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King Salman Comes to Washington

Philip Gordon





Syria. The U.S.-Saudi gap on Syria remains wide, but recent developments there and in the region may provide an opportunity to start to close it. Washington and Riyadh have long agreed on the desirability of getting Asad to leave, but the Saudis have been disappointed with Obama’s unwillingness to take the measures necessary—military strikes and more lethal support to opposition groups—to achieve that objective. With Obama still determined not to get dragged into another Middle Eastern war or to see Sunni extremists take over Damascus, and Salman equally determined to strike a strategic blow against Iran by getting rid of Assad, this difference is unlikely to be resolved this week. What the leaders can do, however, is discuss whether a diplomatic agreement is possible that stops the war and preserves both Saudi and Iranian core interests. The Saudis have already agreed to conduct such talks with the United States and Russia, but even if the Russians could be brought along (a big “if”) it is hard to see any agreement that could be reached without Iran at the table. And while in the current environment it may seem fanciful to imagine the Saudis negotiating with the Iranians, it is hardly unprecedented, and U.S. strategic assurances, along with a bilateral agreement on potential outcomes for talks, might be enough to persuade them a negotiated outcome is worth exploring. The alternative—admittedly more likely—is a continuation and expansion of the current war, which is fueling the sort of extremism and sectarianism that poses a growing threat to Saudi Arabia itself—as ISIL bombings in the Kingdom have recently and tragically demonstrated.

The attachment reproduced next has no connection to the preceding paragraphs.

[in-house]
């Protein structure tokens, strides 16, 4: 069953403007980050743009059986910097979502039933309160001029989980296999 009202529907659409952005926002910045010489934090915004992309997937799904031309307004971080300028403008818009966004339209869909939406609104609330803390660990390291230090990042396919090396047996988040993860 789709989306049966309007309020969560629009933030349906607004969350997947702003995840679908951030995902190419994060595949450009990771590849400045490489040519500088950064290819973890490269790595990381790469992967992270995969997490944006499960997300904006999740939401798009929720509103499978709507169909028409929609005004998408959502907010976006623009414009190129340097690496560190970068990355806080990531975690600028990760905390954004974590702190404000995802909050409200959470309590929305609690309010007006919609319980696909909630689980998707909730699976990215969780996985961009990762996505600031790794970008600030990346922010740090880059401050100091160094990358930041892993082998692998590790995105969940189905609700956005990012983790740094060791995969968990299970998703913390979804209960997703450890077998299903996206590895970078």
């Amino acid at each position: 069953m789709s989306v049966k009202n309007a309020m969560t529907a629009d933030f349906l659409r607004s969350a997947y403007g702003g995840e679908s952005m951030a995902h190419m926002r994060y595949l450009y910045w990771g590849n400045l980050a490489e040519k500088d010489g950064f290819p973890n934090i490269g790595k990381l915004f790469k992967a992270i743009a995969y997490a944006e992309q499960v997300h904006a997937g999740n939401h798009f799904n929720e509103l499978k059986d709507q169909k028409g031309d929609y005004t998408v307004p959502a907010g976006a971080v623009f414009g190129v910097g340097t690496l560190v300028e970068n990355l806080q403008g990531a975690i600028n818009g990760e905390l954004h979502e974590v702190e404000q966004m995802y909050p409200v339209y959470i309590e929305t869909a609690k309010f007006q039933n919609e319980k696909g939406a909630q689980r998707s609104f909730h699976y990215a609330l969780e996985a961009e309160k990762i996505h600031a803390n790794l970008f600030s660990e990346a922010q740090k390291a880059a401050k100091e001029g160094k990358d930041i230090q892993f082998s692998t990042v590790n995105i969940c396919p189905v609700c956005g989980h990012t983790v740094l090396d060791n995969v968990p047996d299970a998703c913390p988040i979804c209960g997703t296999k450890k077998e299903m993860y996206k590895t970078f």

Egypt. Few issues have divided the United States from Saudi Arabia as much as Egypt. The U.S. unwillingness to stand by President Hosni Mubarak once it became clear he had lost the country’s support left Saudi leaders wondering about their own fate if ever they faced a similar circumstance. The Saudis have also been dismayed by Obama’s unwillingness to provide unequivocal support for General Abdel-Fattah al-Sisi’s military intervention that overthrew the government of the Islamist President Mohammed Morsi.


The article’s full-text is available on the website of Politico

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